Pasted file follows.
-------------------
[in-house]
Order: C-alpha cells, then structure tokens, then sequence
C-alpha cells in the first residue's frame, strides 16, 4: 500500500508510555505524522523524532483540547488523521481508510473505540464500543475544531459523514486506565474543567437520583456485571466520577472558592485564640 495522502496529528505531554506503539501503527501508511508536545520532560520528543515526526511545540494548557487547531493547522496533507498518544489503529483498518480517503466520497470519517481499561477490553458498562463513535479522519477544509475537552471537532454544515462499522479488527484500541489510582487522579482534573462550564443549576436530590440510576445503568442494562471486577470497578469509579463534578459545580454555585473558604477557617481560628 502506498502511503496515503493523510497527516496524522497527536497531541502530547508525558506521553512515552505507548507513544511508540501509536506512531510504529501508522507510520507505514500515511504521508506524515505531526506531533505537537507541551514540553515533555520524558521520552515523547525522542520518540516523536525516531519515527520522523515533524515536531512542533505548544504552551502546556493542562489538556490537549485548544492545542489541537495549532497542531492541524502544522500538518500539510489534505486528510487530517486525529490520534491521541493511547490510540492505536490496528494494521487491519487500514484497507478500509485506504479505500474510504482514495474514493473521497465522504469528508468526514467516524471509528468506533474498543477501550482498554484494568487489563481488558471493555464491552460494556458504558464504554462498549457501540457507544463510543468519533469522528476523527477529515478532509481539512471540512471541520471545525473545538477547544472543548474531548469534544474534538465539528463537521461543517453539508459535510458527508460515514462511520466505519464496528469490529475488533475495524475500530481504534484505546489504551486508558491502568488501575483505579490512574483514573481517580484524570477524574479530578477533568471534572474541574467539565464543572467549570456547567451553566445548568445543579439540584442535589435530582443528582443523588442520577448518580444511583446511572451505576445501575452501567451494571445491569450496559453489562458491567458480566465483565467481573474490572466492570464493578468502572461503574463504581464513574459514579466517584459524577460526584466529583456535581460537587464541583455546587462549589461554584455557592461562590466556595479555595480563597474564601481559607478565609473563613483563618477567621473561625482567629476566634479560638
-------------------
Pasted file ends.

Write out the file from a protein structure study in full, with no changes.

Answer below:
[in-house]
Order: C-alpha cells, then structure tokens, then sequence
C-alpha cells in the first residue's frame, strides 16, 4: 500500500508510555505524522523524532483540547488523521481508510473505540464500543475544531459523514486506565474543567437520583456485571466520577472558592485564640 495522502496529528505531554506503539501503527501508511508536545520532560520528543515526526511545540494548557487547531493547522496533507498518544489503529483498518480517503466520497470519517481499561477490553458498562463513535479522519477544509475537552471537532454544515462499522479488527484500541489510582487522579482534573462550564443549576436530590440510576445503568442494562471486577470497578469509579463534578459545580454555585473558604477557617481560628 502506498502511503496515503493523510497527516496524522497527536497531541502530547508525558506521553512515552505507548507513544511508540501509536506512531510504529501508522507510520507505514500515511504521508506524515505531526506531533505537537507541551514540553515533555520524558521520552515523547525522542520518540516523536525516531519515527520522523515533524515536531512542533505548544504552551502546556493542562489538556490537549485548544492545542489541537495549532497542531492541524502544522500538518500539510489534505486528510487530517486525529490520534491521541493511547490510540492505536490496528494494521487491519487500514484497507478500509485506504479505500474510504482514495474514493473521497465522504469528508468526514467516524471509528468506533474498543477501550482498554484494568487489563481488558471493555464491552460494556458504558464504554462498549457501540457507544463510543468519533469522528476523527477529515478532509481539512471540512471541520471545525473545538477547544472543548474531548469534544474534538465539528463537521461543517453539508459535510458527508460515514462511520466505519464496528469490529475488533475495524475500530481504534484505546489504551486508558491502568488501575483505579490512574483514573481517580484524570477524574479530578477533568471534572474541574467539565464543572467549570456547567451553566445548568445543579439540584442535589435530582443528582443523588442520577448518580444511583446511572451505576445501575452501567451494571445491569450496559453489562458491567458480566465483565467481573474490572466492570464493578468502572461503574463504581464513574459514579466517584459524577460526584466529583456535581460537587464541583455546587462549589461554584455557592461562590466556595479555595480563597474564601481559607478565609473563613483563618477567621473561625482567629476566634479560638